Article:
3rd Annual eDiscovery Survey of Illinois Lawyers

I recently conducted the third annual survey of Illinois attorneys regarding their experience with technology and electronic discovery for the  Chicago based Law Bulletin Publishing Company.  Responses to this year’s survey (185) were somewhat lower than the previous year, returning to the level of the number of respondents in 2008, the first year of the survey, and also reflected a higher number of small firms than in previous years.  On the other hand, the highly respected annual Socha-Gelbmann Electronic Discovery Survey only had 155 respondents, so perhaps our demographic is consistent with other surveys being taken.

IT staff and lit support personnel were also included in this years survey, which consisted of 18 questions asking about level of exposure to eDiscovery matters and experiences with electronic discovery vendors and products. The final question asked for an opinion on the most important issues in the eDiscovery practice area.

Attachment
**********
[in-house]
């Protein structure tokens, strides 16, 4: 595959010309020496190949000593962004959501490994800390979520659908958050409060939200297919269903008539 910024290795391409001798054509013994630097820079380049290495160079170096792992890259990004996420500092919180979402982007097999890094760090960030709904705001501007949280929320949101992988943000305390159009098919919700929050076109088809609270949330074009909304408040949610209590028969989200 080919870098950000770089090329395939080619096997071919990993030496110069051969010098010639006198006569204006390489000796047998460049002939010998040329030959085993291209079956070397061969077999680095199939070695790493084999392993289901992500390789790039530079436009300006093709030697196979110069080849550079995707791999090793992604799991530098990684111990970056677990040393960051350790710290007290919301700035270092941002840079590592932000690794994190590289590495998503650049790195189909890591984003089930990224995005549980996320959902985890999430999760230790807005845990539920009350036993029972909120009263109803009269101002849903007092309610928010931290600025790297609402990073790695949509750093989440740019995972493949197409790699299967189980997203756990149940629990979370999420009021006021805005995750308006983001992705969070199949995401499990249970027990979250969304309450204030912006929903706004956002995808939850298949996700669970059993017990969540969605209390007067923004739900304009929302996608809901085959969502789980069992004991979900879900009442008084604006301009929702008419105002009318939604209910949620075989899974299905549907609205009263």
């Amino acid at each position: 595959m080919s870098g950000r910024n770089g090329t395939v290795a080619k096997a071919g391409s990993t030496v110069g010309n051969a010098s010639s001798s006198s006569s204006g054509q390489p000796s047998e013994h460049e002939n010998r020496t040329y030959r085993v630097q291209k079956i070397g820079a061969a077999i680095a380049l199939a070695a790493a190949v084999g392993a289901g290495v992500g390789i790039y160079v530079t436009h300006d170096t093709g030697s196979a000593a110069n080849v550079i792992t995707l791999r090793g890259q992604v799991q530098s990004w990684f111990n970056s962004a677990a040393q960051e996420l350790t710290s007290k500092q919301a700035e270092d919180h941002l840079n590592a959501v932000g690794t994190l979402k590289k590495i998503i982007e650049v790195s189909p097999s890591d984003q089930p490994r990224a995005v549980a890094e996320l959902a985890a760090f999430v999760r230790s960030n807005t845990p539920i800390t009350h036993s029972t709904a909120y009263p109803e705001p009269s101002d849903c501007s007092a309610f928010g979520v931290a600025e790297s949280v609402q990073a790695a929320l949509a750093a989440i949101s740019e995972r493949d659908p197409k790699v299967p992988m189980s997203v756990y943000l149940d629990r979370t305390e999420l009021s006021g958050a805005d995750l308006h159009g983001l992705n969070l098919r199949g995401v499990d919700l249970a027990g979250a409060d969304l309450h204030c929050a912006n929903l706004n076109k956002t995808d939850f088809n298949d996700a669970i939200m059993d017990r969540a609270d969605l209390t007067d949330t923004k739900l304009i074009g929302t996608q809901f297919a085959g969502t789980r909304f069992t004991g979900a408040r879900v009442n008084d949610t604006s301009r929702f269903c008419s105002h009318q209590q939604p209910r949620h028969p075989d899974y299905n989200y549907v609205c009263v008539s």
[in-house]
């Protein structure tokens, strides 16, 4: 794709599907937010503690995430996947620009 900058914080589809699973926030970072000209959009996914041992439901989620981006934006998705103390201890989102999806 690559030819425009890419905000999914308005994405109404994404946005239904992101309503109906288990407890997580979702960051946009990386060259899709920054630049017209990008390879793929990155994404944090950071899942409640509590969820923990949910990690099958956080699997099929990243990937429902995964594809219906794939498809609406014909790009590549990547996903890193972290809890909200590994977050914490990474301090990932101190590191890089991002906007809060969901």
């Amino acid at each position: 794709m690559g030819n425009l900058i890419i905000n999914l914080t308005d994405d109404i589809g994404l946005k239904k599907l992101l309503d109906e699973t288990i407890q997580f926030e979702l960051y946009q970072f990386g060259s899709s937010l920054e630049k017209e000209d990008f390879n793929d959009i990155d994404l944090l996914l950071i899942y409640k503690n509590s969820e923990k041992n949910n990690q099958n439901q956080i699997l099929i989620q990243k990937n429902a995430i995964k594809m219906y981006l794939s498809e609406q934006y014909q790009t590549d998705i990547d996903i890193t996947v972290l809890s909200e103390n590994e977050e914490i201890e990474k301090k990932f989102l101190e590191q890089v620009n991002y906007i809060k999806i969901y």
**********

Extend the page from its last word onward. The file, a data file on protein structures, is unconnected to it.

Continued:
Also this year, rather than asking respondents to rate their products or vendors, we asked several new questions. The first was “Do you think that e-discovery vendors are effective in defining their services?” 63% said “No” which may well explain why no single vendor or product is garnering significant market share.

We next asked “If you saw an ad for an e-discovery provider in a reputable legal publication, would it influence your decision on which vendor to consult?” 53% said “No” which, of course, means that nearly one half said “Yes.”

Finally, we asked “Do you feel an e-discovery provider that services the entire ED process is more useful than one that only specializes in a portion of the process?” 66% said “Yes” with the most common explanation being similar to this one: “Consistency in handling [all aspects] reduces any chance of duplication of work and/or costs.” The common answer from those who said ‘no’ was, “Some cost-savings are possible with a ‘soup to nuts’ company, however, often times specialists provide better quality of service and degree of expertise than a one-stop shop.”

You can view the full report at LexTek Report, the technology blog for the Chicago Lawyer magazine which is maintained by David Glynn, Director of Research & Product Development at the Law Bulletin.

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